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State Rep. 62nd district

Facts about your Tennessee Legislature

Pat Marsh
Posted 1/22/22

This week, I would like to go over some interesting facts about the legislature in Tennessee.  

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State Rep. 62nd district

Facts about your Tennessee Legislature

Posted

This week, I would like to go over some interesting facts about the legislature in Tennessee.  

We are starting the second Session of the 112th General Assembly. Each Legislative Session lasts for two years. We always convene on the second Tuesday in January at noon and typically adjourn around the end of April or first of May. This is a big change in the last several years.  

My first year in Session was in 2010 and we didn’t adjourn until the end of June. Our state constitution has one requirement for us — pass a balanced budget each year. Unlike Washington, if the money isn’t there, we can’t spend it.  

There are 99 State House members and 33 Senators in Tennessee. In 2022, each House member represents around 70,000 citizens and each Senator represents around 210,000. We have nine Congressional members in Tennessee and each one of them represents around 767,000 constituents. Then we have two U.S. Senators and they both represent the whole state which is about 6.9 million citizens. 

In the Tennessee House of Representatives, the Republicans have a super majority of 73 members. The Democrats have the remaining 26 seats. The Senate also has a super majority with 27 Republicans and six Democrats. Representatives serve a two-year term and Senators serve for four years. The even numbered Senate districts are all elected in the same year and then the odd numbered districts run two years later.  

We are set to have a primary in August of this year and the general election will take place in November. We will start completely over with the 113th General Assembly on January 10, 2023. Any bills that didn’t completely pass both chambers before we adjourn in 2022 will have to start all over from scratch.  

We had this happen to a few of our pieces of legislation back in 2020 when we had an abbreviated Session due to the pandemic. I had a few bills that were stuck in the last few stages of the process and we had to go back to square one in 2021.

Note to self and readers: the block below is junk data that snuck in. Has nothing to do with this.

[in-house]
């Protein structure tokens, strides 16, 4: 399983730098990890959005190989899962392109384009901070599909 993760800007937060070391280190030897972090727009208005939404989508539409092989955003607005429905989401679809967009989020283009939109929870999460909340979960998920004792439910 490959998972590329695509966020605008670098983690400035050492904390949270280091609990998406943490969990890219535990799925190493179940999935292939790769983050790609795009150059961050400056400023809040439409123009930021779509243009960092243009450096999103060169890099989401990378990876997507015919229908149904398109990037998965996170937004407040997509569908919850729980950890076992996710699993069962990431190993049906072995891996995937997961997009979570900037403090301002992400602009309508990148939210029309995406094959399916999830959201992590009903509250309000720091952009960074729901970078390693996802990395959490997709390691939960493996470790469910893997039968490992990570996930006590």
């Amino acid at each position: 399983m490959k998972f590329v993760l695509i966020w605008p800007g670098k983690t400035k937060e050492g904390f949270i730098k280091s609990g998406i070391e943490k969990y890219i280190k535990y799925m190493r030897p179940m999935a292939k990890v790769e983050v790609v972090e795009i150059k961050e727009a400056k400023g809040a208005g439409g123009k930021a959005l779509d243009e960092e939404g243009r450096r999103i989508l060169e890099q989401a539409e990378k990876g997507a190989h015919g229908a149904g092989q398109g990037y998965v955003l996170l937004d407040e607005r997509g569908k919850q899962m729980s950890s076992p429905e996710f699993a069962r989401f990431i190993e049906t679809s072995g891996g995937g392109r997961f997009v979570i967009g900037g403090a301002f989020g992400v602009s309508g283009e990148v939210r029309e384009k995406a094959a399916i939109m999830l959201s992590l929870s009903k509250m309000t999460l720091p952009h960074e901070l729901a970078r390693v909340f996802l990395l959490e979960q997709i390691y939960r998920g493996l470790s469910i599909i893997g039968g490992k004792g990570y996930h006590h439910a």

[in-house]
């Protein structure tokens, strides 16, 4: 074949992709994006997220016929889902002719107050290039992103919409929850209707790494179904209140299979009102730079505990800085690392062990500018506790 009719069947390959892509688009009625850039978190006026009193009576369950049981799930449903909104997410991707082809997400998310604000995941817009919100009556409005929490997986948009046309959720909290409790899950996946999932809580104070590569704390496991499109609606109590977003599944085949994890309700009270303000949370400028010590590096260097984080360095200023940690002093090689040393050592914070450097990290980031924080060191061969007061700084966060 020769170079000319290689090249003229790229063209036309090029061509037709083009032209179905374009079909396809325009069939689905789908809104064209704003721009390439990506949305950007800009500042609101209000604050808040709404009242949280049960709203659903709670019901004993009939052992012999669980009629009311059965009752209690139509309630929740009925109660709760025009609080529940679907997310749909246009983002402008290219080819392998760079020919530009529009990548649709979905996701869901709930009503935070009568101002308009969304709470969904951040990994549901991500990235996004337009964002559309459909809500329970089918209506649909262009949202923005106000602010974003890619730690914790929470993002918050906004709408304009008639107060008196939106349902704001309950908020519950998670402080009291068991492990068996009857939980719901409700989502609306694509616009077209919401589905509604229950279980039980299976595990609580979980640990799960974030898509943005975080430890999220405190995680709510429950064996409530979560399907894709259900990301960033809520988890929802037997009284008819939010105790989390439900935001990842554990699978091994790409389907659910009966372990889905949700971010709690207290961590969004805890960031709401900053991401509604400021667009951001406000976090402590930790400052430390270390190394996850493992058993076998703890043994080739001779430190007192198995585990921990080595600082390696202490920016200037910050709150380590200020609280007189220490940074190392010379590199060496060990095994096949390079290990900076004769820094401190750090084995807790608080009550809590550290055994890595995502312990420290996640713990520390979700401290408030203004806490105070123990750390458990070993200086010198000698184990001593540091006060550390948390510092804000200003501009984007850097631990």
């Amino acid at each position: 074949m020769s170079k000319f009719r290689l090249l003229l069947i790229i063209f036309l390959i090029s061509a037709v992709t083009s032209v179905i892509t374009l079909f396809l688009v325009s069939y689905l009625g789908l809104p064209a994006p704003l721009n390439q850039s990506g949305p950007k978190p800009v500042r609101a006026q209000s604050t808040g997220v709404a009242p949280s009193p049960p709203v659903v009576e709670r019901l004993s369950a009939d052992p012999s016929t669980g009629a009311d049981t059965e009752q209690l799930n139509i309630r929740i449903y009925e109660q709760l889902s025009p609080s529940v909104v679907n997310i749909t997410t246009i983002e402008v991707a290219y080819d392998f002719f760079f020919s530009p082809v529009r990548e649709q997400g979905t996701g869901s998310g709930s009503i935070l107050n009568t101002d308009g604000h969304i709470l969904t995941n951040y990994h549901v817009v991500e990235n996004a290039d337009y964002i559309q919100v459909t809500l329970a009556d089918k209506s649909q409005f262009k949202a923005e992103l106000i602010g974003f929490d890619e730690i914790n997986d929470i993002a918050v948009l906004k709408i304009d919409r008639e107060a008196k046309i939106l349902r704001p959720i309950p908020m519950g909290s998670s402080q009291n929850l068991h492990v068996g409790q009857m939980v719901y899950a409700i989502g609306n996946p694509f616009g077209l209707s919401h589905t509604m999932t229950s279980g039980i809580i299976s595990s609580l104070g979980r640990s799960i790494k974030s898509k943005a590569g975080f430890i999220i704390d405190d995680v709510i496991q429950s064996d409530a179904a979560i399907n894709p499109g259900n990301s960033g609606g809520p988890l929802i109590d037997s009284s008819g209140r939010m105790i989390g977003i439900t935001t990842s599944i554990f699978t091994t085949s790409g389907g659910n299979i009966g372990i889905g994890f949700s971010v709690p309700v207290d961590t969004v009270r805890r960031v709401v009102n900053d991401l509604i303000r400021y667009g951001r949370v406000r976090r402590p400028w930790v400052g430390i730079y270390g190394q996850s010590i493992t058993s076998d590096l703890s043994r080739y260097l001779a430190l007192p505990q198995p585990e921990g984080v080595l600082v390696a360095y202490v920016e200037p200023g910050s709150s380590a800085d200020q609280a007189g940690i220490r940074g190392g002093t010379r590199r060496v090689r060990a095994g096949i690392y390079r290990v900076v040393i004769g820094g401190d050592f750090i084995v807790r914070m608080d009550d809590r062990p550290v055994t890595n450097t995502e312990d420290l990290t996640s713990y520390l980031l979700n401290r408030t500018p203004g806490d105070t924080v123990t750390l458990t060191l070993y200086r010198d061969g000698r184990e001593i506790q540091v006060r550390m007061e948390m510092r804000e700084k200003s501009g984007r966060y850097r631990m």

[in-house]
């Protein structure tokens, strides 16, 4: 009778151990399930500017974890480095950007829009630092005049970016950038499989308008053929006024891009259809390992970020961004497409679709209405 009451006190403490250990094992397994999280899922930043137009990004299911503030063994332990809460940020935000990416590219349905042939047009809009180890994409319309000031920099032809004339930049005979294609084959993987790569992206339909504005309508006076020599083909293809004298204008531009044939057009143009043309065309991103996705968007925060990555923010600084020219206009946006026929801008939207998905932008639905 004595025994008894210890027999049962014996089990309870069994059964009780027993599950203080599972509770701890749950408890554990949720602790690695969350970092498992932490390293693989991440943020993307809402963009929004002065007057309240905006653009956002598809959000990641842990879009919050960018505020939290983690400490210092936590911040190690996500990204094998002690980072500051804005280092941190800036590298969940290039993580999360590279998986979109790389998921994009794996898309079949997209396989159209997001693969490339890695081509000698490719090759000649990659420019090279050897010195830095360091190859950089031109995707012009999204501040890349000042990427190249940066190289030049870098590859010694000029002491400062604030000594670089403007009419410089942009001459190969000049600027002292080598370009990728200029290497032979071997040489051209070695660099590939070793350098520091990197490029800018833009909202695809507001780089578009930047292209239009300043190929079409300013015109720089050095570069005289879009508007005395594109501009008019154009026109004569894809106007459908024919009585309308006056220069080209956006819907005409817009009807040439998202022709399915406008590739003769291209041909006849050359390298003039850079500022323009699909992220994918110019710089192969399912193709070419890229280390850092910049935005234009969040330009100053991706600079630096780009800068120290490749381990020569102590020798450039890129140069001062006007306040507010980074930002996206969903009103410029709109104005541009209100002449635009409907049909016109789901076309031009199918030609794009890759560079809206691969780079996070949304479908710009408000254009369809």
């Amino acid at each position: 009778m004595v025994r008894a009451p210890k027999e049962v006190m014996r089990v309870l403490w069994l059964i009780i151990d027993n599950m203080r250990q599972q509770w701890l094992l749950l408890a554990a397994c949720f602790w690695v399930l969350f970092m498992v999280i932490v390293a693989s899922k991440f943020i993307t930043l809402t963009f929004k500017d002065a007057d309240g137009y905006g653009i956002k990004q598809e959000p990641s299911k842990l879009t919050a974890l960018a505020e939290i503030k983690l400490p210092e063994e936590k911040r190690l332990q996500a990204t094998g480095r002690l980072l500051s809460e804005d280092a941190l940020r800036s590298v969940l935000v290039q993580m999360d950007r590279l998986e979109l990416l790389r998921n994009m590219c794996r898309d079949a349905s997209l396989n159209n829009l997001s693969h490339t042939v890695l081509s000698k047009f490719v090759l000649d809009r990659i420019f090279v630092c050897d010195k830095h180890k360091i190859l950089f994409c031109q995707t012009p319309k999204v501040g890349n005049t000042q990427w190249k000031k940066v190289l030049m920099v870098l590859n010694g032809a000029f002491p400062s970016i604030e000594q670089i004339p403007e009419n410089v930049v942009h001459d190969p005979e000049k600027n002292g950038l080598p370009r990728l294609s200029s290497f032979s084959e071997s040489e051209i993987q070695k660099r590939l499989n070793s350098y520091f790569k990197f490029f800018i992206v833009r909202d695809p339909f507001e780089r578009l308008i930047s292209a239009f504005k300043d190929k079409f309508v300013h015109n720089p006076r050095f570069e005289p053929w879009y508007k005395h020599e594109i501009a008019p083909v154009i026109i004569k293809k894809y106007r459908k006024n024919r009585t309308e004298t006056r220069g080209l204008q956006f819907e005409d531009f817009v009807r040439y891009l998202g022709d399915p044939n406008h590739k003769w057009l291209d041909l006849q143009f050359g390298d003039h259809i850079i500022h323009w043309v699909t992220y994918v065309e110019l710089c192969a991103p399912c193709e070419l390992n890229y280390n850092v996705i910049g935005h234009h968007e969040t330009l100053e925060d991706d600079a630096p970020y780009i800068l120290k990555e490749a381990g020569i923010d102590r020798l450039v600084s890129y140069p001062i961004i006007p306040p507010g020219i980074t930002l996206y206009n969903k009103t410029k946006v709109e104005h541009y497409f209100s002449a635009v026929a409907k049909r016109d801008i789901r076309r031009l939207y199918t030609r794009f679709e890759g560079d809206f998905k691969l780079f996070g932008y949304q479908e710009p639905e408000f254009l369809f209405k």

Each House member can carry or present a maximum of 15 bills. Bills that address local issues only, such as changes to a city charter, or that honor an individual with a resolution or road/bridge naming do not count towards their 15. I think this is a good number and gives each member enough time to present and explain proposed legislation without overloading the system with frivolous bills.  

Many of the State Senators have 50-100 bills and have to really work long and hard to know and explain each piece of legislation. The first several years I was here, we could carry an unlimited number of bills and there were a few legislators that were known for carrying a lot of bad legislation. Now you really have to learn about your bills before you even file them and be very picky. Unless you feel really strongly about a bill, you aren’t going to let it take up one of your limited spaces. We are a part time legislature, so most of our members are retired or employed back home.  

During Session, we arrive on Mondays after lunch for meetings and then hold an evening Session. Tuesdays and Wednesdays are typically spent in committees, and then we have an early Thursday morning Session before heading back to our districts. By the time Thursday gets here, we are ready to go home and back to our families. When we are out of Session, we typically only have to come back to Nashville a few days a month for special committee meetings or if we are called back by the Governor or two-thirds of our members for a Special Session.  

Before I came up here, I thought everything was closed off and private. I quickly learned that this is not the case. We are the people’s house and we are wide open for a visit. You can come view Floor Sessions or committee meetings anytime. You can also watch them live online or in the archives on our website, www.capitol.tn.gov.

D uring our health committee meeting this week, they told us that each family can now sign on to www.COVIDtests.gov and request four free at-home COVID tests. There is no cost for shipping and their website says orders will ship in 7-12 days. When you log on, it will take you to the United States Post Office’s (USPS) website to complete the transaction.  

Please let me know if I can ever be of service to you or your family. You can reach my office by phone at 615-741-6824 or email at rep.pat.marsh@ capitol.tn.gov. I’m honored to serve District 62 and appreciate your continued support.  

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